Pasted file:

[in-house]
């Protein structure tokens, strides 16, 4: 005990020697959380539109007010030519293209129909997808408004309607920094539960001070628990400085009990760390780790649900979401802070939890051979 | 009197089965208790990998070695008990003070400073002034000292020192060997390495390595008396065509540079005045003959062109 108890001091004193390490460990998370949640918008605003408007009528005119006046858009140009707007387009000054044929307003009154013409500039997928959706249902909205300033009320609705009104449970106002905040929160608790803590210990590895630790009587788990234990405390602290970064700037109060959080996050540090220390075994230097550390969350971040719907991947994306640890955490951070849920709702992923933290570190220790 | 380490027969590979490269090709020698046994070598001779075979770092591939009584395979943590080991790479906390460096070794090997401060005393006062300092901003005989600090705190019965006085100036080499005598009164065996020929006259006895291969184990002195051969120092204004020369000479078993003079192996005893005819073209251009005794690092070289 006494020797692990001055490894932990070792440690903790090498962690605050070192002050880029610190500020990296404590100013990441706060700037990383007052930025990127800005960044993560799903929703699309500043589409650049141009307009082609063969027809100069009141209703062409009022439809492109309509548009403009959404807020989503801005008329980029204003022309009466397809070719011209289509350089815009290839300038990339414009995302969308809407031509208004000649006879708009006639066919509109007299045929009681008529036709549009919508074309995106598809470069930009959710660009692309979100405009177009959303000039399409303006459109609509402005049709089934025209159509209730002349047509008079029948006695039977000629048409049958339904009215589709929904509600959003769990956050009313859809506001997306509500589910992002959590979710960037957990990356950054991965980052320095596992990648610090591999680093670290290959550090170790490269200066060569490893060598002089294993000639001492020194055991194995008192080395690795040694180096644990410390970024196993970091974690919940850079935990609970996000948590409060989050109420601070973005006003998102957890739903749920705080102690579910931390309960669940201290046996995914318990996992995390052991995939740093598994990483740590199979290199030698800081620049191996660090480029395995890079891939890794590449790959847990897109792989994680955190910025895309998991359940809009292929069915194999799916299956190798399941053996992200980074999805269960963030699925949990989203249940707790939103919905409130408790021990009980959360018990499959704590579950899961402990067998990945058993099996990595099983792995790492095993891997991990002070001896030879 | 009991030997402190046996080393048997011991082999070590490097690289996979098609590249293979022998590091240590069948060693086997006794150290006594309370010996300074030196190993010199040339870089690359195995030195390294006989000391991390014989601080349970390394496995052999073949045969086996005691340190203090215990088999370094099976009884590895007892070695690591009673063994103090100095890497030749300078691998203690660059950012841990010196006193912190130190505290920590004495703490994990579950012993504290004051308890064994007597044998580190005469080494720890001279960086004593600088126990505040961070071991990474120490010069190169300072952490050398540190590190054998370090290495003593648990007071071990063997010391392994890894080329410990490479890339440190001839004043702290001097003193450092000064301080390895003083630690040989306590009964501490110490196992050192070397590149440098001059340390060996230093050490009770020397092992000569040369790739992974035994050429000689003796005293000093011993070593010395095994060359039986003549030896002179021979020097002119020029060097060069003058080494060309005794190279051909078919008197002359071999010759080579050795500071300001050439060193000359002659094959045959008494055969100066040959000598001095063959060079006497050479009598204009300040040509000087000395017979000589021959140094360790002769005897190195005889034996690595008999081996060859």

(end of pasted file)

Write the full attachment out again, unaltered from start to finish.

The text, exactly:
[in-house]
């Protein structure tokens, strides 16, 4: 005990020697959380539109007010030519293209129909997808408004309607920094539960001070628990400085009990760390780790649900979401802070939890051979 | 009197089965208790990998070695008990003070400073002034000292020192060997390495390595008396065509540079005045003959062109 108890001091004193390490460990998370949640918008605003408007009528005119006046858009140009707007387009000054044929307003009154013409500039997928959706249902909205300033009320609705009104449970106002905040929160608790803590210990590895630790009587788990234990405390602290970064700037109060959080996050540090220390075994230097550390969350971040719907991947994306640890955490951070849920709702992923933290570190220790 | 380490027969590979490269090709020698046994070598001779075979770092591939009584395979943590080991790479906390460096070794090997401060005393006062300092901003005989600090705190019965006085100036080499005598009164065996020929006259006895291969184990002195051969120092204004020369000479078993003079192996005893005819073209251009005794690092070289 006494020797692990001055490894932990070792440690903790090498962690605050070192002050880029610190500020990296404590100013990441706060700037990383007052930025990127800005960044993560799903929703699309500043589409650049141009307009082609063969027809100069009141209703062409009022439809492109309509548009403009959404807020989503801005008329980029204003022309009466397809070719011209289509350089815009290839300038990339414009995302969308809407031509208004000649006879708009006639066919509109007299045929009681008529036709549009919508074309995106598809470069930009959710660009692309979100405009177009959303000039399409303006459109609509402005049709089934025209159509209730002349047509008079029948006695039977000629048409049958339904009215589709929904509600959003769990956050009313859809506001997306509500589910992002959590979710960037957990990356950054991965980052320095596992990648610090591999680093670290290959550090170790490269200066060569490893060598002089294993000639001492020194055991194995008192080395690795040694180096644990410390970024196993970091974690919940850079935990609970996000948590409060989050109420601070973005006003998102957890739903749920705080102690579910931390309960669940201290046996995914318990996992995390052991995939740093598994990483740590199979290199030698800081620049191996660090480029395995890079891939890794590449790959847990897109792989994680955190910025895309998991359940809009292929069915194999799916299956190798399941053996992200980074999805269960963030699925949990989203249940707790939103919905409130408790021990009980959360018990499959704590579950899961402990067998990945058993099996990595099983792995790492095993891997991990002070001896030879 | 009991030997402190046996080393048997011991082999070590490097690289996979098609590249293979022998590091240590069948060693086997006794150290006594309370010996300074030196190993010199040339870089690359195995030195390294006989000391991390014989601080349970390394496995052999073949045969086996005691340190203090215990088999370094099976009884590895007892070695690591009673063994103090100095890497030749300078691998203690660059950012841990010196006193912190130190505290920590004495703490994990579950012993504290004051308890064994007597044998580190005469080494720890001279960086004593600088126990505040961070071991990474120490010069190169300072952490050398540190590190054998370090290495003593648990007071071990063997010391392994890894080329410990490479890339440190001839004043702290001097003193450092000064301080390895003083630690040989306590009964501490110490196992050192070397590149440098001059340390060996230093050490009770020397092992000569040369790739992974035994050429000689003796005293000093011993070593010395095994060359039986003549030896002179021979020097002119020029060097060069003058080494060309005794190279051909078919008197002359071999010759080579050795500071300001050439060193000359002659094959045959008494055969100066040959000598001095063959060079006497050479009598204009300040040509000087000395017979000589021959140094360790002769005897190195005889034996690595008999081996060859």